Happily, after months (maybe years) of considering life in Glens Falls, we have landed on a plan that is the perfect amalgamation of both our ideas and what we feel we need to sustain us economically, creativity and spiritually. It’s the perfect balance of generating income, being in new surroundings and not taking on too much risk until we have a clearer picture. The process which involves moving to Glens Falls has been no different than any other decision that we have made together. When, jointly, we hit on the right scenario, we both knew it.

So, here’s what we came up with. We move to Glens Falls for one year. We rent, not buy, a small place to live, and we post a listing for our home on AirBNB to see just how much cash we can roll in to our bank account. Knowing that we have our August track rental secured for 2015 allows us to tip toe into the next phase of living in Glens Falls, for the short term. The decisions about long term can come later, when we know more.

Our co-created adventure in Glens Falls is proving to be a lot of fun, and this is very important. I never want to feel stagnant or afraid to make change. In the end, however, the process with which we move forward is considerably more valuable to me than the direction in which we go.


Home sweet home, Glens Falls style

Snow Days


A few nights ago, I turned on the local news to watch the weather forecast. Hearing rumors about snow coming, I wanted to put my finger on the pulse and get the (hopefully) unexaggerated story. If you live in the northeast, you learn to quickly to dismiss most accounts of a “huge snow storm coming” until you have the local weatherman’s prediction. It is easy to get people up in arms these days about the weather. A few inches of snow coming? The lines at the supermarket become unbearable. People flock to stores to stock up as if we will be alone in our houses for days with no means to obtain provisions. Generally speaking, there seems to be more concern about the weather than there ever was when I was a young person growing up in Glens Falls. Affirming this theory was the news broadcast of widespread school closings the night BEFORE the storm hit. This occurrence of preemptive school closings is unprecedented (as far as I know) for what was going to be less than a foot of snow.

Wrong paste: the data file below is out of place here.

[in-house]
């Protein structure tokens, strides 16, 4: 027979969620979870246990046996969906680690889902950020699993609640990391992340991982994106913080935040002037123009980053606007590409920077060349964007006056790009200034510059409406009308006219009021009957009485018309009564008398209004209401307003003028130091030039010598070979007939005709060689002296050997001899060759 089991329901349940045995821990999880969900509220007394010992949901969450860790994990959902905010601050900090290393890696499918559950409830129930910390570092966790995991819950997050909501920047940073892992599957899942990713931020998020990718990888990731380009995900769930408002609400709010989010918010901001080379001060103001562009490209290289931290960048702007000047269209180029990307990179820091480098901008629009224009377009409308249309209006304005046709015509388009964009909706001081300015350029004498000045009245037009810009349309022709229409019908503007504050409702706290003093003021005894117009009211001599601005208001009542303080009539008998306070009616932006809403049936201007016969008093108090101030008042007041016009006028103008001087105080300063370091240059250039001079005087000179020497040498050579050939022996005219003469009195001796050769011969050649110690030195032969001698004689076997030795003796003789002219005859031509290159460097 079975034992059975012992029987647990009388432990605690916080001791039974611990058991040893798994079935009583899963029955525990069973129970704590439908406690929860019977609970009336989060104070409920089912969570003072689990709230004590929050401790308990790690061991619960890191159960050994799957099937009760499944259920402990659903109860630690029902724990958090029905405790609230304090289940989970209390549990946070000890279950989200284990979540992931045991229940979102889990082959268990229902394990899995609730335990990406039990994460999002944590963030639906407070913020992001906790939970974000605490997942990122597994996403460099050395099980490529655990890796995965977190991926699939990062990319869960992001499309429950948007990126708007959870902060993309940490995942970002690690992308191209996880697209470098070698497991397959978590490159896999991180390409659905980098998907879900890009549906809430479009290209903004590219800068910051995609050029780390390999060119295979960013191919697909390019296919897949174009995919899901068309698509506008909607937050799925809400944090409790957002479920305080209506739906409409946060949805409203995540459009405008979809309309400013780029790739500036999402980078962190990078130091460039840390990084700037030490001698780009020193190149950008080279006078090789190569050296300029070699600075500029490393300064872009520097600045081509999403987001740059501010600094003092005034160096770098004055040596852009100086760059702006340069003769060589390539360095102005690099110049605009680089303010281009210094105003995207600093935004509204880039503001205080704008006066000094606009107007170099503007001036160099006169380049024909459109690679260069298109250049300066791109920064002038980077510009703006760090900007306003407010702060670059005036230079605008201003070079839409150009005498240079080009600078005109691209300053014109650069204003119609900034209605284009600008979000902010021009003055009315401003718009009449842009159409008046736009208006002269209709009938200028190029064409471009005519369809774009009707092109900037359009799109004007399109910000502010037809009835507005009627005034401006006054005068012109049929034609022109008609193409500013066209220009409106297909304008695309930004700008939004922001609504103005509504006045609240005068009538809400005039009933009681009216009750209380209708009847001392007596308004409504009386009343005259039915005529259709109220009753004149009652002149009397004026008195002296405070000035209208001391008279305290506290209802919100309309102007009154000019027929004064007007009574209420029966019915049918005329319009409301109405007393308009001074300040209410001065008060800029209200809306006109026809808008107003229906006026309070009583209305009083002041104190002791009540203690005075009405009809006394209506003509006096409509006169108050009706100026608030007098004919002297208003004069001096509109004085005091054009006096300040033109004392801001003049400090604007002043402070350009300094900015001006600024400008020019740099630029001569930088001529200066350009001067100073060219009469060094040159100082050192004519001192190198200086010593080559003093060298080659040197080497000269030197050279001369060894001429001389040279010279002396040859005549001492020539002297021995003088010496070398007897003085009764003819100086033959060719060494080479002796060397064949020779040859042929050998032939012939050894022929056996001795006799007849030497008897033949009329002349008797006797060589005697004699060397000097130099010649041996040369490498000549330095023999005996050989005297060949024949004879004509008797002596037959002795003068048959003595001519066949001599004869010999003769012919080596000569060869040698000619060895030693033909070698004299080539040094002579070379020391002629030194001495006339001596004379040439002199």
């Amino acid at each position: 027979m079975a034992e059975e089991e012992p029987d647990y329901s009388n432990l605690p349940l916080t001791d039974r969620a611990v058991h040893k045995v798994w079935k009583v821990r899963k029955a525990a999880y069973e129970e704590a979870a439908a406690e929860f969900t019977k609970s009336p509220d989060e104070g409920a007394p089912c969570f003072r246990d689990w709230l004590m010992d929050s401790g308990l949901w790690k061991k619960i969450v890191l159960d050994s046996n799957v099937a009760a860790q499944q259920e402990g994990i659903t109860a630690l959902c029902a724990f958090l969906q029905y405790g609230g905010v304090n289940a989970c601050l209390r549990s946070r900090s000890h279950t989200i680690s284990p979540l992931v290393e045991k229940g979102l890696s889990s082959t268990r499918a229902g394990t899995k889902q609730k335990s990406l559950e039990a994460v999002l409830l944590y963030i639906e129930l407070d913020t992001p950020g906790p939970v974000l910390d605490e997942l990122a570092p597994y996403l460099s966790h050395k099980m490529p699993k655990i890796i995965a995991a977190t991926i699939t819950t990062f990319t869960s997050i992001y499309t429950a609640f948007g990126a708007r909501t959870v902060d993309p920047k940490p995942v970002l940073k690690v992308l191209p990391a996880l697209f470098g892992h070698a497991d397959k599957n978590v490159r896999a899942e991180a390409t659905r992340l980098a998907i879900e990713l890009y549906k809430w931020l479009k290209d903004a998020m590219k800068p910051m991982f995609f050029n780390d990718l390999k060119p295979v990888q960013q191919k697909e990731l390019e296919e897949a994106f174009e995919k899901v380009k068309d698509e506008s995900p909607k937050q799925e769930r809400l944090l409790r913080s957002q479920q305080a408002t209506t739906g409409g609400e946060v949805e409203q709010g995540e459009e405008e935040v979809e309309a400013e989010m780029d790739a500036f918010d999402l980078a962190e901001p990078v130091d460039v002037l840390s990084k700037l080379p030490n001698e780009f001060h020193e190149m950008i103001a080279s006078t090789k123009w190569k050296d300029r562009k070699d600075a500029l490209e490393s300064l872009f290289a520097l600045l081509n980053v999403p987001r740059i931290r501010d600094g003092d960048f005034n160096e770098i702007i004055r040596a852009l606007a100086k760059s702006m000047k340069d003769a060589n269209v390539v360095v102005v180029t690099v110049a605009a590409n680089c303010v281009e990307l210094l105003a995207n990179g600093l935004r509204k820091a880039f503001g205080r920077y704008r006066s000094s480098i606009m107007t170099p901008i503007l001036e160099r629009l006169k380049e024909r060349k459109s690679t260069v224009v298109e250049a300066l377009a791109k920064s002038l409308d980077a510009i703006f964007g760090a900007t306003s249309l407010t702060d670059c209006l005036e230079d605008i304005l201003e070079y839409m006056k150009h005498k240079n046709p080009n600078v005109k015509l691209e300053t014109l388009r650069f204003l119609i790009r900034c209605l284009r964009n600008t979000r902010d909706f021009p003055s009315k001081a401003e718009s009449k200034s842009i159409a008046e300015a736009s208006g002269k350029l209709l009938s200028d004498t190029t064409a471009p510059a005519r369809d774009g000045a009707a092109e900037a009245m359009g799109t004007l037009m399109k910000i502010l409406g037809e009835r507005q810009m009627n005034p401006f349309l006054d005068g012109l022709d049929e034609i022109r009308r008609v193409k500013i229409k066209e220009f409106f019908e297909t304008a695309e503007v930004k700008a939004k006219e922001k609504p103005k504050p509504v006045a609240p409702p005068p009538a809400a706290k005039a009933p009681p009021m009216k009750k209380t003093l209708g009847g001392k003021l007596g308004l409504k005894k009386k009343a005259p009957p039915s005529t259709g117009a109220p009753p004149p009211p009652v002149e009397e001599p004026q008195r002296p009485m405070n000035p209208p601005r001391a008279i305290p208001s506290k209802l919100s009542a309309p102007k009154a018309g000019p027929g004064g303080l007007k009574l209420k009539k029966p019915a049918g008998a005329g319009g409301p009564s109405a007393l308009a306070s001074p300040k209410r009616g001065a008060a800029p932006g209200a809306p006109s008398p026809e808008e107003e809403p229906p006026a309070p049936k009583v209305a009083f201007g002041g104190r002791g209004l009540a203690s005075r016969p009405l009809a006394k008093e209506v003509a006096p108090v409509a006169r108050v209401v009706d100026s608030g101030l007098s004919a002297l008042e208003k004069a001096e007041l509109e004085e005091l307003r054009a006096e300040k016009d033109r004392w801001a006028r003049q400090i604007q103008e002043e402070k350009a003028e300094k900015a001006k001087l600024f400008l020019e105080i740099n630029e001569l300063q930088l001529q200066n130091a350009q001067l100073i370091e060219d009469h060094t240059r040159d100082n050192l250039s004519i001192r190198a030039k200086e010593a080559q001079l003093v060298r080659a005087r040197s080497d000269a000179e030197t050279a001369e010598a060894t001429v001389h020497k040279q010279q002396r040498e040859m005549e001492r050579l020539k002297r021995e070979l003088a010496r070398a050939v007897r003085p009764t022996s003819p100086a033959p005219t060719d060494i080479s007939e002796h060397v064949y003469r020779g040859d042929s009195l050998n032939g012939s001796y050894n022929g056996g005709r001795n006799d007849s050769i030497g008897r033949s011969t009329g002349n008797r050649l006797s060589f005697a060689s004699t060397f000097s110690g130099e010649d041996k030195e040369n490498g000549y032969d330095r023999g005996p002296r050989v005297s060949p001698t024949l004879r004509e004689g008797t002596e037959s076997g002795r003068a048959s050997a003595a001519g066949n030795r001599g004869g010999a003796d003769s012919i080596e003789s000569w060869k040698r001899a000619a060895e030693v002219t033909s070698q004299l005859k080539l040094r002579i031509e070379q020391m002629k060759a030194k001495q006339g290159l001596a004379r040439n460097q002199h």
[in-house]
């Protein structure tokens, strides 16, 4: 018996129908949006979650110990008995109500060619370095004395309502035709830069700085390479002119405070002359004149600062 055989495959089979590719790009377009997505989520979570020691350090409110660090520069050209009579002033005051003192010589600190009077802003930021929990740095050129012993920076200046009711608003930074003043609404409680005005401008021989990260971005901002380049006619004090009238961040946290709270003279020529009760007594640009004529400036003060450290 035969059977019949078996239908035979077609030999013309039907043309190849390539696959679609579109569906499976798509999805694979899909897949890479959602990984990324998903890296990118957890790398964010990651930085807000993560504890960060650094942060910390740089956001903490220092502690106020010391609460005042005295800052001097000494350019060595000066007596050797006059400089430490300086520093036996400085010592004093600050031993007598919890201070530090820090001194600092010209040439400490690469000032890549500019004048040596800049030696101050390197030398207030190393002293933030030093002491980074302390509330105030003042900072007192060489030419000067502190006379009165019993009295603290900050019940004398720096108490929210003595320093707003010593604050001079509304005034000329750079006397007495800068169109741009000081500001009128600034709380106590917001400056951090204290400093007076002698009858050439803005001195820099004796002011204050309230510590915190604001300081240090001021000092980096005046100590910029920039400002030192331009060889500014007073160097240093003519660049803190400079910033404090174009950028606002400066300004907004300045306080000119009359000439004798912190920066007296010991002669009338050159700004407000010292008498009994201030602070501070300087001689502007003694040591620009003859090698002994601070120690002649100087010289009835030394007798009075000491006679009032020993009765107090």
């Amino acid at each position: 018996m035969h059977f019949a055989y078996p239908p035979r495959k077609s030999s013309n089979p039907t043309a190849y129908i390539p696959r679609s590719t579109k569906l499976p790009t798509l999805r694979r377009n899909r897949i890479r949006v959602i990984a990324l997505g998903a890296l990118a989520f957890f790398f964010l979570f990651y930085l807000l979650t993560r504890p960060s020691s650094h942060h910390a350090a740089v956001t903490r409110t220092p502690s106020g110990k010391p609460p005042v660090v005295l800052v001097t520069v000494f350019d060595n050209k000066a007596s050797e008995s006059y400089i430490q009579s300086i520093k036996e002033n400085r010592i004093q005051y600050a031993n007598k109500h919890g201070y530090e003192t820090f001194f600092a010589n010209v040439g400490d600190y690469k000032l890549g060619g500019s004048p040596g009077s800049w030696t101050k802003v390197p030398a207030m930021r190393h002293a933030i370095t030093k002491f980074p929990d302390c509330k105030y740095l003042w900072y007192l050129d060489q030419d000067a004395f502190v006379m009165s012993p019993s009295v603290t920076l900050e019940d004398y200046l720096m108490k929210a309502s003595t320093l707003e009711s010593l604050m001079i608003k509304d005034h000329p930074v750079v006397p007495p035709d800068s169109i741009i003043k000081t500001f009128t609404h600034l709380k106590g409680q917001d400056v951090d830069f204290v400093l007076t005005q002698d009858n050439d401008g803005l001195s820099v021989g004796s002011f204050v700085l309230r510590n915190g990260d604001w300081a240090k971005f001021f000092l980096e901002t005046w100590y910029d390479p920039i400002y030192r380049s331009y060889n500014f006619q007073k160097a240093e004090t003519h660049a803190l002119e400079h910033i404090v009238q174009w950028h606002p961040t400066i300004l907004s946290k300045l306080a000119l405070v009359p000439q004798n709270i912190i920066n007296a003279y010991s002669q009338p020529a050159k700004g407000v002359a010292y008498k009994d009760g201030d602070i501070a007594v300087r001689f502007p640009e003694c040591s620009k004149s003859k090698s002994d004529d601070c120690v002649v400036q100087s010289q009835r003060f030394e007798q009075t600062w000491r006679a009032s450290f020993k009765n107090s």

This mild hysteria got me reflecting on snow days in Glens Falls. Most parents today greatly exaggerate their childhood challenges of walking miles to school every day, over hills, in any kind of weather, without shoes (just kidding). For those who grew up in my hometown, this depiction is not that far from the truth. We did (and students still do) have to walk to school and back home everyday. There are no daily buses for the city school district. As students, we walked to elementary school, junior high, and high school. Without the concern for getting buses safely to and from schools, snow days were scarce. I can remember mornings of becoming really angry because every school district surrounding Glens Falls was closed, yet we had to schlep to school. My sister and I would lie in bed with the clock radio tuned into WWSC waiting and hoping to hear that we had a snow day. On the rare occasion that our school was closed, it meant there was a lot of snow, and we were incredibly excited!

SignSome of the greatest memories that I have of my hometown revolved around snow days and a hearty snowfall. Today, with a foot or so of fresh snow on the ground, I set off to explore my favorite winter spot in Glens Falls—Crandall Park. Engulfed in sunlight and sparkling, crystallized snowflakes blowing through the trees, the park looked as beautiful as I remembered it. The snow was piled deep and the city had plowed all the roads through the park, so I was able to take in all the sites.

Spotting the pond, I stopped my car and got out. Although the ice was frozen solid, the city had not yet plowed off the snow to make way for skating. In fact, I don’t know if the city clears the ice anymore at all, but when I was younger, this park was my very favorite place to be in the winter because I could skate all day.